Composition of wool
Wool is chiefly composed of keratin which is also the main constituent of hairs, nails, hoofs and feathers. Other major constituents are: carbon 50%, oxygen 22 to 25%, nitrogen 12to15%, hydrogen 7% and sulfur 3 to 4%. The main ingredient in hair is also keratin.
Characteristics of wool Strength of fiber
A good fiber has same strength throughout in length. Illness and nutrition are the causes of decrease in strength.
It is the reflection of light from wool fiber. There are three types of luster obtained silver luster, silk luster, glass luster.
It is the length of fiber from tip to base.
It is very good characteristic of to resist to external force that is applied.
The impurities which are lost during wool scouring process is called shrinkage.
Evenness of fiber
Wool should be even and regular but variation is possible. The wool can easily be sorted
it is caused by the unique chemical and physical properties of wool. in this property fiber tend to bend and turn in to a resilient 3 dimensional structure. It insulates the wearer. Fine wool contains the 10-12 crimp/cm while coarse wool contains 2-3 crimps/cm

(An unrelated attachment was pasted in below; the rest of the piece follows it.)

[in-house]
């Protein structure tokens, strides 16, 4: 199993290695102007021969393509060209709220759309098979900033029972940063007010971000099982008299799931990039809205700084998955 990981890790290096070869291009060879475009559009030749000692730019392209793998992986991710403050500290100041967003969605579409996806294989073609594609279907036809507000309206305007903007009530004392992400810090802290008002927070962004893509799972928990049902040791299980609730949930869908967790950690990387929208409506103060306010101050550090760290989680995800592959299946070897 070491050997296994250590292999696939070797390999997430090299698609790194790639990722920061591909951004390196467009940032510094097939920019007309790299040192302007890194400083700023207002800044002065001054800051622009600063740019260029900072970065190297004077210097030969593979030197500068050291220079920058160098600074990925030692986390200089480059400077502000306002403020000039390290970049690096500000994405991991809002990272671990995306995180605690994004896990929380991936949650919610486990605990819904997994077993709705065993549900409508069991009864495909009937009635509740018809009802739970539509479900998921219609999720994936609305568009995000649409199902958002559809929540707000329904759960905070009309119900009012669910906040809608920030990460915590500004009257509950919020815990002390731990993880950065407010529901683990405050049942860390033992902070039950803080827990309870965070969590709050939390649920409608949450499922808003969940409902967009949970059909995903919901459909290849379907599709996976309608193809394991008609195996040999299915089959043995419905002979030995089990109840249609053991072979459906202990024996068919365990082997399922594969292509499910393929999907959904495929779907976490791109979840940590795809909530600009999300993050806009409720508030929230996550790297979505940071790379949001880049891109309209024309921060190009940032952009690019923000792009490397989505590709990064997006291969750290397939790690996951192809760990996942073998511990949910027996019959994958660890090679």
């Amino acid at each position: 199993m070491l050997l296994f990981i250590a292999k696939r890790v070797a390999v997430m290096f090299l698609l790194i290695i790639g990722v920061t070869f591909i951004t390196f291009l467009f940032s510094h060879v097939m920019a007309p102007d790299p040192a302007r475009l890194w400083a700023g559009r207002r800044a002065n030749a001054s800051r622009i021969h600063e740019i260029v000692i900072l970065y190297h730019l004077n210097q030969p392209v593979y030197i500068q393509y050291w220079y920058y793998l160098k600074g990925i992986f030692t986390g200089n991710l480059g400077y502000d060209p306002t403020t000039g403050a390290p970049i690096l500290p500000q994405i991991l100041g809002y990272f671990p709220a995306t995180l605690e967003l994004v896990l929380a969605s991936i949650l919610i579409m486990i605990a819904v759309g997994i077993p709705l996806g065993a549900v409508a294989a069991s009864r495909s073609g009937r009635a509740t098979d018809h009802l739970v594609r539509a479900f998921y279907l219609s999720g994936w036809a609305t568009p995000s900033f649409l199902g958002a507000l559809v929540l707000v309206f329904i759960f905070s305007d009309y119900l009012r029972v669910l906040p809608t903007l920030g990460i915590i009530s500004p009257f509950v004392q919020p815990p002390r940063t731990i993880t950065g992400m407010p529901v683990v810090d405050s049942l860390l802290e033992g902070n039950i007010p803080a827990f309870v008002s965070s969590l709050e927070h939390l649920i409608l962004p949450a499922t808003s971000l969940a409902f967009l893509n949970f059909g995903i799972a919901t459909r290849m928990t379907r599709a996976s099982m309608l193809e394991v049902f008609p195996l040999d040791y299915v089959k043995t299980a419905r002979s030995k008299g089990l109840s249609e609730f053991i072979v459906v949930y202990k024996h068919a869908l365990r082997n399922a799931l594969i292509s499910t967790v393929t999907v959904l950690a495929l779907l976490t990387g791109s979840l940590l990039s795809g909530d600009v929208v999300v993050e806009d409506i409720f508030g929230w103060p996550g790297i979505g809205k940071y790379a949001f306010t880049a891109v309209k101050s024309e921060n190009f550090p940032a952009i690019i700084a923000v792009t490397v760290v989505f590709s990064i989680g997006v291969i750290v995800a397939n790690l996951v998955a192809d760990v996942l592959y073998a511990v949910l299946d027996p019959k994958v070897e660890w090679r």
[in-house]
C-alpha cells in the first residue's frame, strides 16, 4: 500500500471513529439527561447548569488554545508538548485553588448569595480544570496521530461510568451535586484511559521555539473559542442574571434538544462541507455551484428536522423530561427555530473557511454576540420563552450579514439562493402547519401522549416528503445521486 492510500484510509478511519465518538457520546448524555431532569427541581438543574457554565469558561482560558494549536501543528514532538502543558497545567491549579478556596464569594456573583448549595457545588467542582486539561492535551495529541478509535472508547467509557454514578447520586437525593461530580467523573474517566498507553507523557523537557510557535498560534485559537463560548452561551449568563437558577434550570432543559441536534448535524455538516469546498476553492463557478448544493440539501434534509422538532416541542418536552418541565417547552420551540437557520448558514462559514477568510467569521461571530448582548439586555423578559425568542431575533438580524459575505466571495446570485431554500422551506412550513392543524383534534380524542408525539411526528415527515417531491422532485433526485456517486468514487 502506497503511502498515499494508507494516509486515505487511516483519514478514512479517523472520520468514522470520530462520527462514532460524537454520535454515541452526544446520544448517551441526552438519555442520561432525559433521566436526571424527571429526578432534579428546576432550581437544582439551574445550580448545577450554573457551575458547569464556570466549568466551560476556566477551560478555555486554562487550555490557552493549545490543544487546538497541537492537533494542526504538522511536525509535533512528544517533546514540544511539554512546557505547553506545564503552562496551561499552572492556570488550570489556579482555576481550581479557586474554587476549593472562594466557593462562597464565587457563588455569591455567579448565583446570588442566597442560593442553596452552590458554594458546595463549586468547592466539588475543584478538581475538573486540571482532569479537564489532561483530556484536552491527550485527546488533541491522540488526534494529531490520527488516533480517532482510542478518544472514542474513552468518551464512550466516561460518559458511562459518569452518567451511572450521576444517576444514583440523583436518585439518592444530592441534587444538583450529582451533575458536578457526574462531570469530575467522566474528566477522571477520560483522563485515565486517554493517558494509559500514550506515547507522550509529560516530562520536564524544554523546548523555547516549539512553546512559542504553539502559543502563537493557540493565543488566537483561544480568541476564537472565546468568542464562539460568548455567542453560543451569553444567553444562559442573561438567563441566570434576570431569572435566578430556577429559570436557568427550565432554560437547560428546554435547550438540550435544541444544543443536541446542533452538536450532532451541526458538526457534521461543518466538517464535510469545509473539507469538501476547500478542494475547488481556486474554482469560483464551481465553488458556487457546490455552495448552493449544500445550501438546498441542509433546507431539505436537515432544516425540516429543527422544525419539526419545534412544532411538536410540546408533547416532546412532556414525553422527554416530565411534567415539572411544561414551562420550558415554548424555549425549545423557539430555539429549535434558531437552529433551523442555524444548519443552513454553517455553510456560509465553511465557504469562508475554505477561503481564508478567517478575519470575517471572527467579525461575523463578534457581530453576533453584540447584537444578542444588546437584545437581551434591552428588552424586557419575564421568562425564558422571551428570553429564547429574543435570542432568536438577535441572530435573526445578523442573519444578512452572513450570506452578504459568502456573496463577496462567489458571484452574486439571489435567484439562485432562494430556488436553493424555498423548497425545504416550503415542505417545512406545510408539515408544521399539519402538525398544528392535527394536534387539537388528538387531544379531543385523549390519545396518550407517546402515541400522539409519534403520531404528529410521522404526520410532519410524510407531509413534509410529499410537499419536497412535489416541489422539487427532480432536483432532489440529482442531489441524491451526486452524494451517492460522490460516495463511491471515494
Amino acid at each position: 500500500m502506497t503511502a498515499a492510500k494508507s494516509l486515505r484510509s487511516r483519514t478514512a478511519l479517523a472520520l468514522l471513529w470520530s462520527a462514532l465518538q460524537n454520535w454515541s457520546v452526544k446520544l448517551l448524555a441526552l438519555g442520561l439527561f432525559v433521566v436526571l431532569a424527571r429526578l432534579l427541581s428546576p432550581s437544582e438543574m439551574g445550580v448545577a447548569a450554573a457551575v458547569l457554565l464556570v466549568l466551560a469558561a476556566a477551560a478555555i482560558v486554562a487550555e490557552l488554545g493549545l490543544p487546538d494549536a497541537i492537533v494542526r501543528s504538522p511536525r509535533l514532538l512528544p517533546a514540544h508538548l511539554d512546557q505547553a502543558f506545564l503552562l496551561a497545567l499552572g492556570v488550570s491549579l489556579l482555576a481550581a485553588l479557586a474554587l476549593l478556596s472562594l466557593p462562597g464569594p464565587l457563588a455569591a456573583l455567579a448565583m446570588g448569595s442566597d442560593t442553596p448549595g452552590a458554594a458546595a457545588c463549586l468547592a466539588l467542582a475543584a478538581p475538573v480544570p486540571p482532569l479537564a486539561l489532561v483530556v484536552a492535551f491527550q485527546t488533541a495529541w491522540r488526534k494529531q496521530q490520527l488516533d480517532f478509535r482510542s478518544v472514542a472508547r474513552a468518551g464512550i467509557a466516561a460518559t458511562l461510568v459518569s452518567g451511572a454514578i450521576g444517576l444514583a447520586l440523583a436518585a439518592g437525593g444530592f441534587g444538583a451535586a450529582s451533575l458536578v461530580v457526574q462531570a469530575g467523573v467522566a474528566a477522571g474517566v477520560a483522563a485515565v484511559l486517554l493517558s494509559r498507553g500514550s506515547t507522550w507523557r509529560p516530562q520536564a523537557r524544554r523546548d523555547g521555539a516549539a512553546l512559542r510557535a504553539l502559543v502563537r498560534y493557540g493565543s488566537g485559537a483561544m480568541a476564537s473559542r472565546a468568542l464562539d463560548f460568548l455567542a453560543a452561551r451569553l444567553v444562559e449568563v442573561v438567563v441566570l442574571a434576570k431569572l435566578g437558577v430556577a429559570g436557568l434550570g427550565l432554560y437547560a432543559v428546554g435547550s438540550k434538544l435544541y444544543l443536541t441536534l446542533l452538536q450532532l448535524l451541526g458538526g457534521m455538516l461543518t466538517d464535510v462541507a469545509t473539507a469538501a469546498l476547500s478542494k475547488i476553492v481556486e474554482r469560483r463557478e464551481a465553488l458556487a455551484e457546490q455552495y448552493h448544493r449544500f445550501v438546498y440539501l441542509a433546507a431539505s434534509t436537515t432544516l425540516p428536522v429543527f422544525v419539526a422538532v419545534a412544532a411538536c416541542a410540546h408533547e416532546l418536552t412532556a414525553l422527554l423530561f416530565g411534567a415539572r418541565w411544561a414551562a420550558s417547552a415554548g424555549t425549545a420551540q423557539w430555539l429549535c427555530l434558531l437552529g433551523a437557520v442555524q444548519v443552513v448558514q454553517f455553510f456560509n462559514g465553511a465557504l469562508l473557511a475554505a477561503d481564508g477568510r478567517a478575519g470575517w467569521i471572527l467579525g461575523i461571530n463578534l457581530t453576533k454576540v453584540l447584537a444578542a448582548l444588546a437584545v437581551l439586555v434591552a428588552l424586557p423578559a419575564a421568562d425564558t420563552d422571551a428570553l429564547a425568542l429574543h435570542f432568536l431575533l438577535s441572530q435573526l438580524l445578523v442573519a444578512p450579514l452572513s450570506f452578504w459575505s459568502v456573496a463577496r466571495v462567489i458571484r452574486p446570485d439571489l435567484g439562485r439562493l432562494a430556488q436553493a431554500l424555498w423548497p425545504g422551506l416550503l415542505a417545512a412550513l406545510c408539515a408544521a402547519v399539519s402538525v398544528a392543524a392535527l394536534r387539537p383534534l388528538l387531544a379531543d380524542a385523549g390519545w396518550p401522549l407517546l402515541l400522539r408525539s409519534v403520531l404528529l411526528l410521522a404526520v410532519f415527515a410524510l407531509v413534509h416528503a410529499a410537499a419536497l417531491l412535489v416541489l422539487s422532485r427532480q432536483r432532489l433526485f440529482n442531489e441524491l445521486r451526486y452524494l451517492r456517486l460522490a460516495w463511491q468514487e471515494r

This term is related to the all the impurities found in unsecured wool. There are the three types of impurities found in unsecured wool. These are natural impurities, acquired impurities, and applied impurities. Natural are by the secretion of the animals, acquired are sand dust and applied are by spray etc.
Wool fiber interlocks with each other. It is called felting.
Wool can suck up to 30% of its weight in moisture without feeling moist. So it resist to fire with out any chemical treatment.
Wool fiber can be stretched up to 50% of its t without breaking and it will also return to its original length when released.
Production of Wool:
There are the four major steps of production of wool. These are shearing, sorting and grading, making yarn and making fabric. Shearing is the removal of wool from sheep.